Researchers seek insight from the January meteor in Michigan



DETROIT (AP) – Seismologists in Michigan study a meteor that exploded in the atmosphere above the state in January with the help of scientists from the Scripps Institution of Oceanography in San Diego.

The seismologists from the University of Michigan and the Californian scientists are publishing their combined data on Michigan's celestial event in a research paper, the Detroit Free Press reported. It is scheduled for publication later this month.

The findings can help researchers understand how often bolides, the name for meteors that explode in the atmosphere, are out of the sight of witnesses.

The January 17 meteor flooded small fragments to Earth near Livingston County's Hamburg Township west of Detroit. Witnesses watched the spectacular meteoric flash over the southern sky of Michigan. People in Illinois, Indiana, Pennsylvania, Ohio, Missouri and Ontario, Canada, also reported seeing the meteor.

It is rare for such large meteor events to occur in a densely populated area within the absorption capacity of different scientific instruments.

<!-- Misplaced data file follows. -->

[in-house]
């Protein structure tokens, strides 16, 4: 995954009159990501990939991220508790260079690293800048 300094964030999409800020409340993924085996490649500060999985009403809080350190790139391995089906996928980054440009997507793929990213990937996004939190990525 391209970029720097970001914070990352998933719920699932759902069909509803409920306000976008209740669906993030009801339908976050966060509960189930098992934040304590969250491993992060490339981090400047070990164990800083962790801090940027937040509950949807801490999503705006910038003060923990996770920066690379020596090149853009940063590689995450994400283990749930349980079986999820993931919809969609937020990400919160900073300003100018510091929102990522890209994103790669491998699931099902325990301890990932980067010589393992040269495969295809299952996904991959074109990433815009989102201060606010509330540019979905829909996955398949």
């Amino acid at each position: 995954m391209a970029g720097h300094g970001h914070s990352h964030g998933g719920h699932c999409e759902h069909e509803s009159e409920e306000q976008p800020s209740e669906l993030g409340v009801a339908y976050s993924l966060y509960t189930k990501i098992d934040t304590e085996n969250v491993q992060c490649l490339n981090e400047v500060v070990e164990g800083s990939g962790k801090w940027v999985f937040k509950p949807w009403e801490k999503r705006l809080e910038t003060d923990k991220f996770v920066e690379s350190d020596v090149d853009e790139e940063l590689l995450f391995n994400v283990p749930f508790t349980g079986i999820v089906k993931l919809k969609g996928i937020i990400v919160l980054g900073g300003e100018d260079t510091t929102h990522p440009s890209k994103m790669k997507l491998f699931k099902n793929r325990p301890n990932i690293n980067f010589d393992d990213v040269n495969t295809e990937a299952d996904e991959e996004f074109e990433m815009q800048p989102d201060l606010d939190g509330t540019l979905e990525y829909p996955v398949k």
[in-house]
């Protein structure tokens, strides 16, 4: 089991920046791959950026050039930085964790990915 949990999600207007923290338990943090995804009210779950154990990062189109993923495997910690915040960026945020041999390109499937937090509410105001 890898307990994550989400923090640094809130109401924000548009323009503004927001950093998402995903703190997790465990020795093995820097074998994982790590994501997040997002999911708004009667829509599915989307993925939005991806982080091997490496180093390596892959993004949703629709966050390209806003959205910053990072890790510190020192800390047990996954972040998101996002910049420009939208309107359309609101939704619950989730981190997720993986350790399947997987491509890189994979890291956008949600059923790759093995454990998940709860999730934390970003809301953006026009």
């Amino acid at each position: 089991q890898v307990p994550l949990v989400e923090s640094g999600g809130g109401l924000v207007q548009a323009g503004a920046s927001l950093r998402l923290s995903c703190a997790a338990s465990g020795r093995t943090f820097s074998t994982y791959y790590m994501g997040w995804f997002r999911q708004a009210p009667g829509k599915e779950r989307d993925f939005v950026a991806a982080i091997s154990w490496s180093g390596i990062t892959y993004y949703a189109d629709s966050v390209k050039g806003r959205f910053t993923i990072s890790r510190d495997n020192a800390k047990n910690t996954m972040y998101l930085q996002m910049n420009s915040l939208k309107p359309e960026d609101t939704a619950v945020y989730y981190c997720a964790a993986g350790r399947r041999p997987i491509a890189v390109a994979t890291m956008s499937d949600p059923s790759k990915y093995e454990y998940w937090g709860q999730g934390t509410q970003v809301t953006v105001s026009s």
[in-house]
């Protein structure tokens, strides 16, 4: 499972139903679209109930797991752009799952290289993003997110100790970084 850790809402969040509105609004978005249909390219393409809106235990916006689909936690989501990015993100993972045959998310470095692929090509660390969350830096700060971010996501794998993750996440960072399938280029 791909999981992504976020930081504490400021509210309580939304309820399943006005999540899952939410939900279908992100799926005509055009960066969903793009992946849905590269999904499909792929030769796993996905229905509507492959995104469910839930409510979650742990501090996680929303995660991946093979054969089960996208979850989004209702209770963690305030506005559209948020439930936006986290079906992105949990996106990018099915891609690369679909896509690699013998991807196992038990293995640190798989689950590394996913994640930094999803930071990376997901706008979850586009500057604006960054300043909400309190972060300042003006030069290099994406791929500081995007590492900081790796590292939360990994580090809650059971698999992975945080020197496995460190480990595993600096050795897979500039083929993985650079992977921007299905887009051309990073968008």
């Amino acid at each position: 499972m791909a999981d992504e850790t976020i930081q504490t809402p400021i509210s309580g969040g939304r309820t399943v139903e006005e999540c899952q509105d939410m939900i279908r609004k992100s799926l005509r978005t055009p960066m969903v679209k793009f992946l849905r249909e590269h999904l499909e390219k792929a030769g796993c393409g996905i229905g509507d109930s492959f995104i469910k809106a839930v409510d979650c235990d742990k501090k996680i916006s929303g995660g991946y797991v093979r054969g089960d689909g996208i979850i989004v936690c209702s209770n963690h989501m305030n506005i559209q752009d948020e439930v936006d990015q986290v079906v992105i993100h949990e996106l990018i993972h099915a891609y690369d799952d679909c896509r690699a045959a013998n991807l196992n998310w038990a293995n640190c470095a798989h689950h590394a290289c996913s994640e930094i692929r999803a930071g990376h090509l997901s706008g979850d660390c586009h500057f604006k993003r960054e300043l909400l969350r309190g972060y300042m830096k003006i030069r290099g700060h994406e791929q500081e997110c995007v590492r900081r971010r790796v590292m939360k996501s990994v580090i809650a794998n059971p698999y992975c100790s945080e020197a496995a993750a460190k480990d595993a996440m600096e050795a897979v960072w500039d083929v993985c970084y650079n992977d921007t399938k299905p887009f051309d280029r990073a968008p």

"This event fell in our lap, we studied something else," said Michael Hedlin, head of the Atmospheric Acoustics Laboratory at Scripps.

Hedlin's team conducted research into atmospheric gravitational waves with infrasound sensors in the eastern and central United States, which continuously record low-frequency sound. When the meteor made his sound wave, Hedlin knew he had a lot of infrasound data related to it.

Seismologist Jeroen Ritsema of the Department of Earth and Environmental Sciences at the University of Michigan did not expect him to study the event either. But he knew he could view constantly recorded seismic data from the region to find the eruption of the meteor.

Seismometers are sensitive and register the smallest ground movements, said Ritsema. He was able to follow the recording of the meteor's explosion on seven seismometers in Michigan, Ohio and Ontario.

Hedlin contacted Ritsema to combine their separate disciplines in a research project.

"We could (seismically) locate it in the exact same location where the infrasound was placed," Ritsema said.

The two research teams together confirmed the location where the car landed in the atmosphere above Michigan and the time of the explosion.

Buried in the collected data could be more new knowledge about bolide meteorite events, Hedlin said.

"They probably have a lot of secrets that we have not found yet," he said. "I want to know."


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